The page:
Two guys in parallel squirrel cages were trudging at a steady pace to lift heavy rocks up to the height where the wall was being built. The wall was swarming with masons, none of them too busy. I think there’s a lot of hurry up and wait for them. My husband noticed that the squirrel cages could lift a load straight up, but there was no way to move the arm itself sideways to get the load to the other side of the wall. To move sideways, they had to move the whole thing.
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Nov 8th, 2018, 01:18 PM
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The squirrel cages at rest

We watched a sturdy horse drawing a cart laden with more stone.

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Nov 8th, 2018, 01:30 PM
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We walked through the finished parts of the castle. Some of the rooms had graceful decorations painted on the walls with natural dyes. The kitchen was small and located at one end of the castle, maybe for safety.

The castle itself was in an open area but all the workshops were in the woods. Over in the carpenters’ shed the guys were busy. We saw mortar makers. Their job is more important than I had realized. There were one or two blacksmiths at work in their shed. The ropemaker and his good-natured assistant provided a touch of comedy. We admired some flamboyant chickens. A very flabby pig was the only one on duty that day but it was sleeping off lunch. There were sheep and geese as well. We saw, I think, just one small garden.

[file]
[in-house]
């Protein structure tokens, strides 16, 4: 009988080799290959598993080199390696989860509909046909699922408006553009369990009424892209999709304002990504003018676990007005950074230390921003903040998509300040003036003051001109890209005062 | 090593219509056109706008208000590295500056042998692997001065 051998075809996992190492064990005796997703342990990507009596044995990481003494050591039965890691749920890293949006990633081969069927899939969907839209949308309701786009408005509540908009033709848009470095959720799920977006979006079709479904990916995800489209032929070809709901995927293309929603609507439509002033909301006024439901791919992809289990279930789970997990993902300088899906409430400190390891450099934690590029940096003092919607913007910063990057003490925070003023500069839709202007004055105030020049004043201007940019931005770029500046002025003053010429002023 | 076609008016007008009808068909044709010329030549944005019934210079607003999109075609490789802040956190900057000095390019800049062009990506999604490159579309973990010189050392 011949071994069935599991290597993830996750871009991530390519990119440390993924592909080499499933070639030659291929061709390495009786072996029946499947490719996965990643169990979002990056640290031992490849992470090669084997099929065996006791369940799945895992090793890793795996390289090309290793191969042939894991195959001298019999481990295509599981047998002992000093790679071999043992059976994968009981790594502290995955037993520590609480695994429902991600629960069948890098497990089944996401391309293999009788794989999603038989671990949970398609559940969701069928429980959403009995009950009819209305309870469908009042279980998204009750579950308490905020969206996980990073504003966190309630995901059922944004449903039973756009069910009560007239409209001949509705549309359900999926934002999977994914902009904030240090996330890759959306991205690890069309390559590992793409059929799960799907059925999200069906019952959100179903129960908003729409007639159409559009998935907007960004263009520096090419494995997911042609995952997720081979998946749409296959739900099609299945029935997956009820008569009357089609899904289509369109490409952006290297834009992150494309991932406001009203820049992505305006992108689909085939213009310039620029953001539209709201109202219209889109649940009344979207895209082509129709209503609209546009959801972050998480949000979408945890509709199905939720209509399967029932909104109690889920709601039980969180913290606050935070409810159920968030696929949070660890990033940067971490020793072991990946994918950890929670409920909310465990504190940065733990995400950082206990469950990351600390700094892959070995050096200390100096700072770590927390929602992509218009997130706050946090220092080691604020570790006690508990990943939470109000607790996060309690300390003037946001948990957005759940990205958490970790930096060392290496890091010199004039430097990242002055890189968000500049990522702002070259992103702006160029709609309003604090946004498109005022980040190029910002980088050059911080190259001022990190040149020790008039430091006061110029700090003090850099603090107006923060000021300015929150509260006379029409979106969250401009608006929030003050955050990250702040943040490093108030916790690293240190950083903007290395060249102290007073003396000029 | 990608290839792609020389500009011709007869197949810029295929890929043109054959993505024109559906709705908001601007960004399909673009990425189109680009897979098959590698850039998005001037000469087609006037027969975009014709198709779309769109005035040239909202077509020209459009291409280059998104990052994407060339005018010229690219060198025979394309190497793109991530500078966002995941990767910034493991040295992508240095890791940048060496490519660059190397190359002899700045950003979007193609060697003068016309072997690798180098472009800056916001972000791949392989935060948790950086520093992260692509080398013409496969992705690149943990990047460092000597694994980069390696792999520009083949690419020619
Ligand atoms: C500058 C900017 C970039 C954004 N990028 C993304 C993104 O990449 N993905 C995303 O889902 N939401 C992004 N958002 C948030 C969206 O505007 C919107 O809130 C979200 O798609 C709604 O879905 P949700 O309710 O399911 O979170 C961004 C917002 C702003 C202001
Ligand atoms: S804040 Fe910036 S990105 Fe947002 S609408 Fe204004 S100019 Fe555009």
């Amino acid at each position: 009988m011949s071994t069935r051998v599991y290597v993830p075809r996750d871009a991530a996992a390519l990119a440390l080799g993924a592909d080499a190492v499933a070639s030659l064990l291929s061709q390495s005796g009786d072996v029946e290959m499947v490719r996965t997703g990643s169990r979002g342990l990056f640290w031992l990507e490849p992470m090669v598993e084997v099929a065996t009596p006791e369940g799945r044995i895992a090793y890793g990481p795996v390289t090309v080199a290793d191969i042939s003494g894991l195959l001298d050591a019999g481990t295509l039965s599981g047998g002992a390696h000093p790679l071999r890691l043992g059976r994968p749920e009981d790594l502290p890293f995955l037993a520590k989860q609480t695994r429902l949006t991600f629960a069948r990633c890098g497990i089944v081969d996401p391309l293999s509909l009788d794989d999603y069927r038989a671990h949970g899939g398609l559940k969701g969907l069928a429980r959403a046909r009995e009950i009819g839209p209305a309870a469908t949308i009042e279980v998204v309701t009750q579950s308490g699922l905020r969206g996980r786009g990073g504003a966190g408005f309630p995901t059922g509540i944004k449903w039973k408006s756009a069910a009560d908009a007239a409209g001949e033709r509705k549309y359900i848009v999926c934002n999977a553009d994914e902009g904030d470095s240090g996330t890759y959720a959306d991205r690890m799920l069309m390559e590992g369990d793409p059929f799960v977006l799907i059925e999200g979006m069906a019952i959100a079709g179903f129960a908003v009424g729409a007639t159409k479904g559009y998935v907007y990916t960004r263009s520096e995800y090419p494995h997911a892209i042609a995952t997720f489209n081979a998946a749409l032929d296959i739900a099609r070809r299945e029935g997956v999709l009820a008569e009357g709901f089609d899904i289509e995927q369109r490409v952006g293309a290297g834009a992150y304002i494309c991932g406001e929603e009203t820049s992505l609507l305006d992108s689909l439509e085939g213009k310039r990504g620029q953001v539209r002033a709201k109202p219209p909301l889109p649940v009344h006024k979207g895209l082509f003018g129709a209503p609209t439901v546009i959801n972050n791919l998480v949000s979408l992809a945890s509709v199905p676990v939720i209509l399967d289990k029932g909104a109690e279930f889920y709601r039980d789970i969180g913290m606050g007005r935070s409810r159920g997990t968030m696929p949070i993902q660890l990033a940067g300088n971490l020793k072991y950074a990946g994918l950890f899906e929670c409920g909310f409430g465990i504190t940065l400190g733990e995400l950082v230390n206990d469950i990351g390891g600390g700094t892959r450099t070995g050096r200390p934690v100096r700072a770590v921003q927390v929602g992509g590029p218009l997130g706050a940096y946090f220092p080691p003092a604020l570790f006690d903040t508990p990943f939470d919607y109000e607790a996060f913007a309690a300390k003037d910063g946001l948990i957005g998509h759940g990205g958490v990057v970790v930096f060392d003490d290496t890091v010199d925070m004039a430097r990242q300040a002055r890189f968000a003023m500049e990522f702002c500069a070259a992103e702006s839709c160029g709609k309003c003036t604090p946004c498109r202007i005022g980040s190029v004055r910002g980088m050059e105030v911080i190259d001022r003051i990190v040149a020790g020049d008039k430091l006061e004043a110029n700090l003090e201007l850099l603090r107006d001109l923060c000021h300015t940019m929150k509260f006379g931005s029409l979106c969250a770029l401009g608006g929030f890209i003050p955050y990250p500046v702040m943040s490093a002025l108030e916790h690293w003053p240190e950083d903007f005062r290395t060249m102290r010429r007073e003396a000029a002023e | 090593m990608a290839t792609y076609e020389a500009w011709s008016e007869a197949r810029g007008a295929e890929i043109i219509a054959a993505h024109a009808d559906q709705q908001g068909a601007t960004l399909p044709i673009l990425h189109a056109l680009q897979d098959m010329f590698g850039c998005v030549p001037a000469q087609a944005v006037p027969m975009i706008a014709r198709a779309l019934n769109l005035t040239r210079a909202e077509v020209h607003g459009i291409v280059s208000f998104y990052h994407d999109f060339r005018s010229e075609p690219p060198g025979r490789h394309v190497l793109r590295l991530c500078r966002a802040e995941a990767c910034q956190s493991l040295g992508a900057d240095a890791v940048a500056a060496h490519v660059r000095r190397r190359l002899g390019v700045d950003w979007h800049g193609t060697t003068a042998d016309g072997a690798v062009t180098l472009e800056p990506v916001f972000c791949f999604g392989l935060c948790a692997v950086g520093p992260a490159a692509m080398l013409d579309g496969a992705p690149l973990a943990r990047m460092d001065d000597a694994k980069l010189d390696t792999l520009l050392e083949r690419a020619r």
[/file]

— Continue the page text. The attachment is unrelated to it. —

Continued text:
One guy was doing an impressive job of debarking and squaring up a section of a tree trunk.

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Nov 8th, 2018, 01:35 PM
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The restroom (dry toilet) had a sign which I translated as “Recruitment of our future archers starts here. Aim carefully!”

I was surprised at the range of colors in the pigment workshed. They can get 12 different colors from the soil and rocks on site.




There were no public tours in English that day, but we occasionally eavesdropped on French tours and on a special bus tour of English people who’d arranged their own guide. Visitors can talk to any of the workers on site since communicating to the public is an important part of their job.